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International Highway of Darius the Great

The Royal Road of the Achaemenids was a major intercontinental thoroughfare built by the Persian Achaemenid dynasty king Darius the Great ( 521 – 485 BCE ) . The road network allowed Darius a way to access and maintain control over his conquered cities throughout the Persian empire . It is also , ironically enough , the same road that Alexander the Great used to conquer the Achaemenid dynasty a century and a half later . The Royal Road led from the Aegean Sea to Iran, a length of some 1,500 miles ( 2,400 kilometers ) . A major branch connected the cities of Susa , Kirkuk , Nineveh , Edessa , Hattusa , and Sardis . The journey from Susa to Sardis was reported to have taken 90 days on foot , and three more to get to the Mediterranean coast at Ephesus . The journey would have been faster on horseback , and carefully placed way stations helped speed the communication network . From Susa the road connected to Persepolis and India and intersected with other road systems leading to the ancient allied and competing kingdoms of Media , Bactria , and Sogdiana . A branch from Fars to Sardis crossed the foothills of the Zagros mountains and east of the Tigris and Euphrates rivers , through Kilikia and Cappadocia before reaching Sardis . Another branch led into Phyrgia .

Not Just a Road Network

The network might have been called the Royal " Road " but it also included rivers, canals , and trails , as well as ports and anchorages for seaborne travel . One canal built for Darius I connected the Nile to the Red Sea . An idea of the amount of traffic that the roads saw has been gleaned by ethnographer Nancy J. Melville , who examined ethnographic records of Nepali porters . She found that human porters can move loads of 60 – 100 kilograms ( 132 – 220 pounds ) a distance of 10 – 15 kilometers ( 6 – 9 miles ) per day without the benefit of roads . Mules can carry loads of 150 – 180 kg ( 330 – 396 lbs ) up to 24 km ( 14 mi ) per day ; and camels can carry much heavier loads up to 300 kg ( 661 lbs ) , some 30 km ( 18 mi ) per day .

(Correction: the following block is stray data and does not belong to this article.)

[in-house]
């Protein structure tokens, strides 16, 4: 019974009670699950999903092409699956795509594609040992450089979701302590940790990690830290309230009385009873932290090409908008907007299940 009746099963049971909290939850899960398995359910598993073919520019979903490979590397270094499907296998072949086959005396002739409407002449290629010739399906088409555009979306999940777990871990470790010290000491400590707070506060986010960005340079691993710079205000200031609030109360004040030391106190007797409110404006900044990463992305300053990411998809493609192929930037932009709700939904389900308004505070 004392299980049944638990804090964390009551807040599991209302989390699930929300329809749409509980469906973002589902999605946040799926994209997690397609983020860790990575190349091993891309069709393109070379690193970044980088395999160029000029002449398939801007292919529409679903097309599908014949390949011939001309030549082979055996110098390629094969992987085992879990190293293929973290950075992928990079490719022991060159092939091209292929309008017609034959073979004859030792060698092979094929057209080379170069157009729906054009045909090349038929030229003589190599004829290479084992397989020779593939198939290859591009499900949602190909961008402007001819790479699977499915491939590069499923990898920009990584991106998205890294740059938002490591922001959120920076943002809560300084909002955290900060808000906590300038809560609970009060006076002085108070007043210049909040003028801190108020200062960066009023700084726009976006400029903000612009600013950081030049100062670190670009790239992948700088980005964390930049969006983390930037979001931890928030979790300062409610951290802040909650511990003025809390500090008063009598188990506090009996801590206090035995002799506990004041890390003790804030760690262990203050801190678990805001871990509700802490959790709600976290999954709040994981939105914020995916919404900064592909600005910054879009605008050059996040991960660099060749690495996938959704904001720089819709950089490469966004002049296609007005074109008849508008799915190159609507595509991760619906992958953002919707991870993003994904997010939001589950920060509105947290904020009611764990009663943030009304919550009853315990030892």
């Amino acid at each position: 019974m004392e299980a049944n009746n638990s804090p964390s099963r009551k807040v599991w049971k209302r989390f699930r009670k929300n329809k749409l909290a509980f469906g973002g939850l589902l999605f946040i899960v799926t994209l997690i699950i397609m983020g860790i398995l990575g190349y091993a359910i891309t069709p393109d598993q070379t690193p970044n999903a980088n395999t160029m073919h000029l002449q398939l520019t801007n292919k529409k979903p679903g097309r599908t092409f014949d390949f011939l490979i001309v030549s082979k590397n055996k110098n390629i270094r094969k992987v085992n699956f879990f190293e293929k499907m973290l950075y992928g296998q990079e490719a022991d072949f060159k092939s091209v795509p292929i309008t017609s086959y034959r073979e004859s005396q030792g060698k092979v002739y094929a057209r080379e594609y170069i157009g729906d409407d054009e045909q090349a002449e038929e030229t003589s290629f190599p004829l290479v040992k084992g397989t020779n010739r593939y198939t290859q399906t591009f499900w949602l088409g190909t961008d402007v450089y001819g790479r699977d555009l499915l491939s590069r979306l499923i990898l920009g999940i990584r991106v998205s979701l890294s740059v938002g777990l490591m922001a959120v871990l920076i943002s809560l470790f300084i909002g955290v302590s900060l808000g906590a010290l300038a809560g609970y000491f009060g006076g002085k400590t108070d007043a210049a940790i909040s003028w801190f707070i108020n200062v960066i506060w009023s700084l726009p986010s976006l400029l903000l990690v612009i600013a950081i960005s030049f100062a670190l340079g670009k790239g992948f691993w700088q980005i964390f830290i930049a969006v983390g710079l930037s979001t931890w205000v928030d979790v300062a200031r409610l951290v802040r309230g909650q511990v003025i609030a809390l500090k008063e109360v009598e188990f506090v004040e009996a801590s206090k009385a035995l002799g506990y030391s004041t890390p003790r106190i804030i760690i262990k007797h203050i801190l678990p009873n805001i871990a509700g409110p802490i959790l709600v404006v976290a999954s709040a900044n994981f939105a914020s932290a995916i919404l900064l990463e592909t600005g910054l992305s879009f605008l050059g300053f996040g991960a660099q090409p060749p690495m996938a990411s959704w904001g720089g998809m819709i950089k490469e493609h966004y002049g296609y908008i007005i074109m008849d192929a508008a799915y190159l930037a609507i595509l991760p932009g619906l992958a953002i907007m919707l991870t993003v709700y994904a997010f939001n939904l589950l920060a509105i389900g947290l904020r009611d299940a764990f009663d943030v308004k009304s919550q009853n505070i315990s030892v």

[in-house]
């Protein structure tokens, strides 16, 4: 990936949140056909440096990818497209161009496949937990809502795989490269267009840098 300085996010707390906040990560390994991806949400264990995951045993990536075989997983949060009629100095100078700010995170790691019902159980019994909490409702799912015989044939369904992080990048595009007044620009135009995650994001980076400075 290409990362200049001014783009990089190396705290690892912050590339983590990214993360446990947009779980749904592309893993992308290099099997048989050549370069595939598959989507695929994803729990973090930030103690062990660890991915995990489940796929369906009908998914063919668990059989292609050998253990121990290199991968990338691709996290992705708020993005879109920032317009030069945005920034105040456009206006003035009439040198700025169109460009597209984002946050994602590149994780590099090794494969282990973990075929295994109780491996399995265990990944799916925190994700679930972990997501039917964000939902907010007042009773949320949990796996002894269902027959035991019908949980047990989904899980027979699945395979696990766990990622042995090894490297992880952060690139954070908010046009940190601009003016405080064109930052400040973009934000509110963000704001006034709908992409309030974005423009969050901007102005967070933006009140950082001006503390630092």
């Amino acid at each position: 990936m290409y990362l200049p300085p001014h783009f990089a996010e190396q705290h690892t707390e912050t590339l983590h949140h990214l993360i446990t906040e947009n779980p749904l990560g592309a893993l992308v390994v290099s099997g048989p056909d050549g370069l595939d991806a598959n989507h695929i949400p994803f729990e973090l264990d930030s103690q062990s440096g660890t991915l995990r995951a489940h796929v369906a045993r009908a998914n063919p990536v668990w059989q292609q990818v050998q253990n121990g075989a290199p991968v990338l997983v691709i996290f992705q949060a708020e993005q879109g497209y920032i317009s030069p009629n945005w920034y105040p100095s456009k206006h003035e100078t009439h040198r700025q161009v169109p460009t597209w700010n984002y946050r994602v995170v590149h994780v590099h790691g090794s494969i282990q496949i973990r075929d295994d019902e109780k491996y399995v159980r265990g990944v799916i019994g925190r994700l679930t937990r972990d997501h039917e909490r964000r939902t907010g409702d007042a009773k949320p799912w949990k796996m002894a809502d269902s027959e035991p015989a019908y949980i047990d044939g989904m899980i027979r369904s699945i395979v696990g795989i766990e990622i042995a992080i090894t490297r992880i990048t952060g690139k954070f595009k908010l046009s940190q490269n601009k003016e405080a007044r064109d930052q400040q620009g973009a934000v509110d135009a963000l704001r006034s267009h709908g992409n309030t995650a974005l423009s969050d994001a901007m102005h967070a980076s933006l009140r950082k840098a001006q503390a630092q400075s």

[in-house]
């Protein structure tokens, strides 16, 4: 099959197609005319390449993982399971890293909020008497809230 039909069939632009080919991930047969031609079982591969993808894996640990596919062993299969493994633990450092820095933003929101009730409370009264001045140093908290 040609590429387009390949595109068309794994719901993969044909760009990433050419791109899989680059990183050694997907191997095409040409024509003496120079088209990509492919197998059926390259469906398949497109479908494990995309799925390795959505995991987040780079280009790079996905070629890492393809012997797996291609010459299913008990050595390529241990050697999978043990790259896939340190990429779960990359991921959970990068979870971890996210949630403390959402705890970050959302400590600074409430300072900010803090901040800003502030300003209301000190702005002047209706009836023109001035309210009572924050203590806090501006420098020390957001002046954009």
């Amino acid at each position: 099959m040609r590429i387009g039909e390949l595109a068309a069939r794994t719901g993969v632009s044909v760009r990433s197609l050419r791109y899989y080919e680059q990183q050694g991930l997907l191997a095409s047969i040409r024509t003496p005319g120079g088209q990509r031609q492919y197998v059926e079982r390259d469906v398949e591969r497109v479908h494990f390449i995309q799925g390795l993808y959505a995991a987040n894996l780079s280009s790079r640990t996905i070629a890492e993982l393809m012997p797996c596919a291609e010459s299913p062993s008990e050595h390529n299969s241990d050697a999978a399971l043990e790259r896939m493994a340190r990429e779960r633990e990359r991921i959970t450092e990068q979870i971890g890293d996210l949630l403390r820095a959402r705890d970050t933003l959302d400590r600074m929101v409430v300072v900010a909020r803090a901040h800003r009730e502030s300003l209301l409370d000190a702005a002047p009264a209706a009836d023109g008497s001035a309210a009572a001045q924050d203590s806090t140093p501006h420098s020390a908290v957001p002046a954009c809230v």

Pirradazish : Express Postal Service

According to the Greek historian Herodotus , a postal relay system called pirradazish ( " express runner " or " fast runner " ) in Old Iranian and megaregion in Greek , served to connect up the major cities in an ancient form of high - speed communication . Herodotus is known to have been prone to exaggeration , but he was definitely impressed with what he saw and heard. There is nothing mortal that is faster than the system that the Persians have devised for sending messages . Apparently , they have horses and men posted at intervals along the route , the same number in total as the overall length in days of the journey , with a fresh horse and rider for every day of travel . Whatever the conditions — it may be snowing , raining , blazing hot , or dark — they never fail to complete their assigned journey in the fastest possible time . The first man passes his instructions on to the second , the second to the third , and so on. Herodotus , " The Histories " Book 8 , chapter 98 , cited in Colburn and translated by R. Waterfield .

Way Stations

Even ordinary travelers had to stop on such long journeys . A hundred and eleven way - posting stations were reported to have existed on the main branch between Susa and Sardis , where fresh horses were kept for travelers . They are recognized by their similarities to caravanserais , stops on the Silk Road for camel traders . These are square or rectangular stone buildings with multiple rooms around a broad market area, and an enormous gate allowing parcel - and human - laden camels to pass under it . The Greek philosopher Xenophon called them hippo , " of horses " in Greek , which means they probably also included stables . A handful of way stations have been tentatively identified archaeologically. One possible way station is a large ( 40 x 30 m , 131 x 98 ft ) five - room stone building near the site of Kuh-e Qale ( or Qaleh Kali ) , on or very close to the Persepolis – Susa road , known to have been a major artery for royal and court traffic . It is somewhat more elaborate than would have been expected for a simple traveler's inn , with fancy columns and porticoes . Expensive luxury items in delicate glass and imported stone have been found at Qaleh Kali , all of which leads scholars to surmise that the site was an exclusive way station for wealthier travelers .